Alameda’s Future — It’s Your Choice

Alameda’s Future — It’s Your Choice


During his presidency, Franklin Delano Roosevelt went to the airways via radio to bring his “Fireside Chats” to the American people informing them of the issues of the day. On a smaller scale, I hope  you will allow me to come into your home and address measure K1, more commonly known as the Utility Modernization Act (UMA). I am strongly in favor of its passage. 

I will not attempt to influence your vote, but ask you to study the issue thoroughly. There will be pros and cons on this measure, and that is healthy and good. This is known as “democracy at work.”

Following a brief professional baseball career, I married in 1949 and decided to make Alameda our home. Our city has everything we wanted to raise our family. Alameda “The Isle of Style” had fantastic civic leaders who had a vision of “Mayberry RFD,” located within a diversified metropolitan area. What we saw was mindboggling: good schools, excellent city government, tree-lined streets, parks, a golf course, good roadways and views of the bay that are unbelievable. Not to mention the friendliest of people.

I have yet to meet a visitor to Alameda who did not say what a lovely and charming city we have.

Today, under the direction and leadership of our new city manager, Jill Keimach, Alameda is in good hands. Our police and fire departments are second to none. Recreation and Parks and the library are, as always, top-flight departments. All city department heads are amazing professionals who direct dedicated personnel to carry out the necessary functions of city government. My personal favorite is Public Works and the guys in the “street gangs.”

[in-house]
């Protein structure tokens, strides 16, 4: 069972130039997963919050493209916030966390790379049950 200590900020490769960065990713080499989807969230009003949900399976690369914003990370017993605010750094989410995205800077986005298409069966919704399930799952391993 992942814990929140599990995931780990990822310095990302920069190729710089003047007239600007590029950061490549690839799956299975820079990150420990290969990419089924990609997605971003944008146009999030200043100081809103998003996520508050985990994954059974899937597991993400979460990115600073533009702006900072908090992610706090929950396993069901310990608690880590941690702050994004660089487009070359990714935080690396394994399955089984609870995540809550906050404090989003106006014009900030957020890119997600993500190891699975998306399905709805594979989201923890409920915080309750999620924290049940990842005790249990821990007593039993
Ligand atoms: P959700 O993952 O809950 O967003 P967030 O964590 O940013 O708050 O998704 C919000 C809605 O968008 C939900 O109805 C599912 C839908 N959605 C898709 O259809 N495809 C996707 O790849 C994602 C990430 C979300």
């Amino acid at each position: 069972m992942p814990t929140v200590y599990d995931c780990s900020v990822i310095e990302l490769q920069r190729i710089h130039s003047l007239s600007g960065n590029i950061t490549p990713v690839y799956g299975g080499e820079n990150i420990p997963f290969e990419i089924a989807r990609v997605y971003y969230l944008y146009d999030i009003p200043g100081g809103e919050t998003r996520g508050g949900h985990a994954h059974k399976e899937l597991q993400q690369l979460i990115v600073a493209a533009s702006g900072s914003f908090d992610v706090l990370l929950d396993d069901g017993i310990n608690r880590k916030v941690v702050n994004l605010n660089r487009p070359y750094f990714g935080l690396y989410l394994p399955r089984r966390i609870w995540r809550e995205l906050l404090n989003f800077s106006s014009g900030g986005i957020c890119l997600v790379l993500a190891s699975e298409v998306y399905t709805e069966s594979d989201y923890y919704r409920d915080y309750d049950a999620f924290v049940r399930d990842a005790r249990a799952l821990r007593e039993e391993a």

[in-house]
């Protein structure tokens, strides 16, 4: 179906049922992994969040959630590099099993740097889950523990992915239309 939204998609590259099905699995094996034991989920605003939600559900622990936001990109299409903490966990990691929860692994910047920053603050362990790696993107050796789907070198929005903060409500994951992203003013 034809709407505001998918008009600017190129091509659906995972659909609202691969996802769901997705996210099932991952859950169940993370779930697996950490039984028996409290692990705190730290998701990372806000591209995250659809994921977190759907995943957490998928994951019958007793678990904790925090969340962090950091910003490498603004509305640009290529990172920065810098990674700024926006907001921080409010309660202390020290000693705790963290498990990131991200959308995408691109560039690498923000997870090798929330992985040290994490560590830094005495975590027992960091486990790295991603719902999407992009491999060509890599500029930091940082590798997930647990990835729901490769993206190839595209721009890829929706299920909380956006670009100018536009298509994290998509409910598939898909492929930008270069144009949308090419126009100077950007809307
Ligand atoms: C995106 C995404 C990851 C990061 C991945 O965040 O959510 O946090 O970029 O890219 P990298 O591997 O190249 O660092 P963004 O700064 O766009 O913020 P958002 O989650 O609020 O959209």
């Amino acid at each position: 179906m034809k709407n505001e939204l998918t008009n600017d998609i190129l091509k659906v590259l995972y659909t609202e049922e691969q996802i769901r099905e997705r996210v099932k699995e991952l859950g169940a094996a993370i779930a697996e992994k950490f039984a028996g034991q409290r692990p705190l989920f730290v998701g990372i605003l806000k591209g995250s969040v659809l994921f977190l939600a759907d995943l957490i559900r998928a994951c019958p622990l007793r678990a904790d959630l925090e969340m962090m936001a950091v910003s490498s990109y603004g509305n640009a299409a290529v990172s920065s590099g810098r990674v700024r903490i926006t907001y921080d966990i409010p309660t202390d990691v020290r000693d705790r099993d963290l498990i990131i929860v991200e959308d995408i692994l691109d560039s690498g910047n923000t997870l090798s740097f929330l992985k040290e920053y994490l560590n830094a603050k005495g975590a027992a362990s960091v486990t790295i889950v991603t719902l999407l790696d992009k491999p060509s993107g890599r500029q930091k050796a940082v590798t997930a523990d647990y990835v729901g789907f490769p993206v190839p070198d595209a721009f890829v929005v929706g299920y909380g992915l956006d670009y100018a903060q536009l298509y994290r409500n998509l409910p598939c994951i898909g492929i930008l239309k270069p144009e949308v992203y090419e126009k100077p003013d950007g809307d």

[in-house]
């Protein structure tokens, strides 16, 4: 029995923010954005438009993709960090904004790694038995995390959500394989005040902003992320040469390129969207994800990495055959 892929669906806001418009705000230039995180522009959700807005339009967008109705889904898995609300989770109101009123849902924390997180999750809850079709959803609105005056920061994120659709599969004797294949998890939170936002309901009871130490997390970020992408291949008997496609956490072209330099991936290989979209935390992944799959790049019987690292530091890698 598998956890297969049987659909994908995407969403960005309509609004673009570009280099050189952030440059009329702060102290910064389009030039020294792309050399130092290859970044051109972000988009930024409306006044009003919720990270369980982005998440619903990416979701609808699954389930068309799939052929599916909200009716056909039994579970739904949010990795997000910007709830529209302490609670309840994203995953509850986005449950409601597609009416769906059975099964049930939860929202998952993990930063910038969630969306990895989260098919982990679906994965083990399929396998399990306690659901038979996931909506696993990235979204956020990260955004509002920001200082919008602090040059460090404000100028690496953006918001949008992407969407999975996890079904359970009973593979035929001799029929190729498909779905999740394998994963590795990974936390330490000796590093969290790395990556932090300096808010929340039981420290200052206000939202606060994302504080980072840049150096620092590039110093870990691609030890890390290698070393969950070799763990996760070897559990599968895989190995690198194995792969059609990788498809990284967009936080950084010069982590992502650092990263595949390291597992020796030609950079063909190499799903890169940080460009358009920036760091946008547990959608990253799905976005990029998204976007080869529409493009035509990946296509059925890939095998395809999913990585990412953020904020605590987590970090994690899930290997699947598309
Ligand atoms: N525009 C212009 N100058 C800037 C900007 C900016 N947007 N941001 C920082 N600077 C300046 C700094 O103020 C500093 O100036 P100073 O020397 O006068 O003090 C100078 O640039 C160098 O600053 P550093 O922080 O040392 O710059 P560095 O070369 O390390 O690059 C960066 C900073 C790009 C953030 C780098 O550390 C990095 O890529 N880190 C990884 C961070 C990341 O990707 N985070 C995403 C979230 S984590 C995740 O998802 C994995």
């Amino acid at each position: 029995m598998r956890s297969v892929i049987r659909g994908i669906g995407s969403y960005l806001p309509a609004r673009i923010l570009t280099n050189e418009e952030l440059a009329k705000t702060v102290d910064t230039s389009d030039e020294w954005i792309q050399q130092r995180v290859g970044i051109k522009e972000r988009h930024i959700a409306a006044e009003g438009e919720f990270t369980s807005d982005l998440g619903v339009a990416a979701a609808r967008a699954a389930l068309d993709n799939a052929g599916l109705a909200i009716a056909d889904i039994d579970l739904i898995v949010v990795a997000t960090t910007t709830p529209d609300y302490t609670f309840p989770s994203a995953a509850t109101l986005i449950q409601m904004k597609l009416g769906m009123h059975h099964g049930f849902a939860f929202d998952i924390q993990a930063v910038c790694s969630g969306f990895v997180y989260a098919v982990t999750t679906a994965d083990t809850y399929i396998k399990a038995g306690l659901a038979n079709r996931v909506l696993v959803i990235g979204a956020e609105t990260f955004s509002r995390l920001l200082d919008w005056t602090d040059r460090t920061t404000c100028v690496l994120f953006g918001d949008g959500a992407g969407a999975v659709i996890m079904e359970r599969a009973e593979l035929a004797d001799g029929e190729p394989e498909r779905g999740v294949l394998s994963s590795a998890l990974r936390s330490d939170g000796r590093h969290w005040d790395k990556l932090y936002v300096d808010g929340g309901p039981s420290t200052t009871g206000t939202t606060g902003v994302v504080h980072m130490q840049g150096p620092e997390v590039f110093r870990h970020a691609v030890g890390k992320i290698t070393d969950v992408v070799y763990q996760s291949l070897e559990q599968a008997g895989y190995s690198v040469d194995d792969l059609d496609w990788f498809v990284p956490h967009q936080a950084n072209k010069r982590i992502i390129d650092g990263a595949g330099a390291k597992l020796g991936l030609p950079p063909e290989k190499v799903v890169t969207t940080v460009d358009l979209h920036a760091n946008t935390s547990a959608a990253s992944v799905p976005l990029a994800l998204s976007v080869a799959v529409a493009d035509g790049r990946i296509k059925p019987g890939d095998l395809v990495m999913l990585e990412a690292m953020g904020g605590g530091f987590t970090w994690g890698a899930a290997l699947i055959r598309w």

Now to the meat of my message. I am not going to inundate you with meaningless figures, pie charts or what is known in political circles as “bureaucratic gobbledygook.” 

Alameda Municipal Power (AMP) has been a department of the city of Alameda since 1887. It is the second-oldest municipally owned utility in the United States.  Since that time, AMP’s board has unanimously voted to contribute more than $75 million to the general fund. Since 1970, Alamedans paid a Utility Users Tax (UUT) of 7.5 percent on their electric, gas, cable television and telecommunications bills with little or no fanfare. This will not change. 

The exisiting UUT was written long before anyone could envision the tremendous growth in technology. Updating the language of these two laws will clarify all services rendered. When two customers with similar services but different providers pay different taxes, that, to me, is not fair or equal. 

In doing my research under the freedom of information act, I obtained the following data regarding city employees. In the year 2005, all departments including AMP totaled 641 employees. In 2016, the city employed 514, a decrease of 127. Every department is down, but the most alarming is the police department down to 121 from 152 and the fire department down to 102 from 119. This is alarming and staggering. The city is doing more with less.

As we all are aware, Alameda is growing by leaps and bounds. More residents and traffic is on the way, considering the build-out of the West End, notably Webster Street, Alameda Landing, Alameda Point and others too numerous to mention. This is going to put a tremendous strain on all city services. The city must have the means to keep up the demand. 

To me, it’s not should we pass the proposed UMA, but we must pass it. If it fails all Alamedans will feel the brunt of it in future years. 

Let us all follow in the footsteps of those visionaries of the past by continuing their legacy. We should leave to our children and grandchildren the same lifestyle and amenities that were provided for us, nothing more, nothing less. 
Thank you for letting me into your homes. 

P.S. During my 10 years on the City Council, I was always a fiscal conservative and still belong to the Howard Jarvis Tax Foundation.